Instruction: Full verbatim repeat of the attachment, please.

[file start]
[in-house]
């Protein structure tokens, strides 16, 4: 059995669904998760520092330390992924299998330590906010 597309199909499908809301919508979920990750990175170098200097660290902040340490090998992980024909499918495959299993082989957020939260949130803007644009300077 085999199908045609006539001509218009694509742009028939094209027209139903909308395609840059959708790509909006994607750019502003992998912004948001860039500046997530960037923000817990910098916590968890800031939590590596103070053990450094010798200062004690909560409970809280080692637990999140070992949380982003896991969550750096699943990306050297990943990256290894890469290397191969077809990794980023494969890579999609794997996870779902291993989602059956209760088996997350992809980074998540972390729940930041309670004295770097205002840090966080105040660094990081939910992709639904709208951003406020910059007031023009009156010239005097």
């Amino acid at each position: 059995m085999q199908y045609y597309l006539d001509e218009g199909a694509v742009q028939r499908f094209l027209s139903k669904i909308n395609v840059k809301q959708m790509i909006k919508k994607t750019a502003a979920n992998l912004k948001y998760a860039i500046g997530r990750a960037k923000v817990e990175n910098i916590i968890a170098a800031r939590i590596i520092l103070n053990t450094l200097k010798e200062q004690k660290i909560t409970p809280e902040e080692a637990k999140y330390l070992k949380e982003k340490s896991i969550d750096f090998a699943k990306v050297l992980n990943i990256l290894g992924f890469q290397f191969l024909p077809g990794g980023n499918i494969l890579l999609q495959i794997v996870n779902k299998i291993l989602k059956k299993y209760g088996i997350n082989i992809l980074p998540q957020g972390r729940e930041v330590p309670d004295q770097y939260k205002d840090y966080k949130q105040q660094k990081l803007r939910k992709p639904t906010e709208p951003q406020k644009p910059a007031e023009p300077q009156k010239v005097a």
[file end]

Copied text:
[in-house]
């Protein structure tokens, strides 16, 4: 059995669904998760520092330390992924299998330590906010 597309199909499908809301919508979920990750990175170098200097660290902040340490090998992980024909499918495959299993082989957020939260949130803007644009300077 085999199908045609006539001509218009694509742009028939094209027209139903909308395609840059959708790509909006994607750019502003992998912004948001860039500046997530960037923000817990910098916590968890800031939590590596103070053990450094010798200062004690909560409970809280080692637990999140070992949380982003896991969550750096699943990306050297990943990256290894890469290397191969077809990794980023494969890579999609794997996870779902291993989602059956209760088996997350992809980074998540972390729940930041309670004295770097205002840090966080105040660094990081939910992709639904709208951003406020910059007031023009009156010239005097």
């Amino acid at each position: 059995m085999q199908y045609y597309l006539d001509e218009g199909a694509v742009q028939r499908f094209l027209s139903k669904i909308n395609v840059k809301q959708m790509i909006k919508k994607t750019a502003a979920n992998l912004k948001y998760a860039i500046g997530r990750a960037k923000v817990e990175n910098i916590i968890a170098a800031r939590i590596i520092l103070n053990t450094l200097k010798e200062q004690k660290i909560t409970p809280e902040e080692a637990k999140y330390l070992k949380e982003k340490s896991i969550d750096f090998a699943k990306v050297l992980n990943i990256l290894g992924f890469q290397f191969l024909p077809g990794g980023n499918i494969l890579l999609q495959i794997v996870n779902k299998i291993l989602k059956k299993y209760g088996i997350n082989i992809l980074p998540q957020g972390r729940e930041v330590p309670d004295q770097y939260k205002d840090y966080k949130q105040q660094k990081l803007r939910k992709p639904t906010e709208p951003q406020k644009p910059a007031e023009p300077q009156k010239v005097a």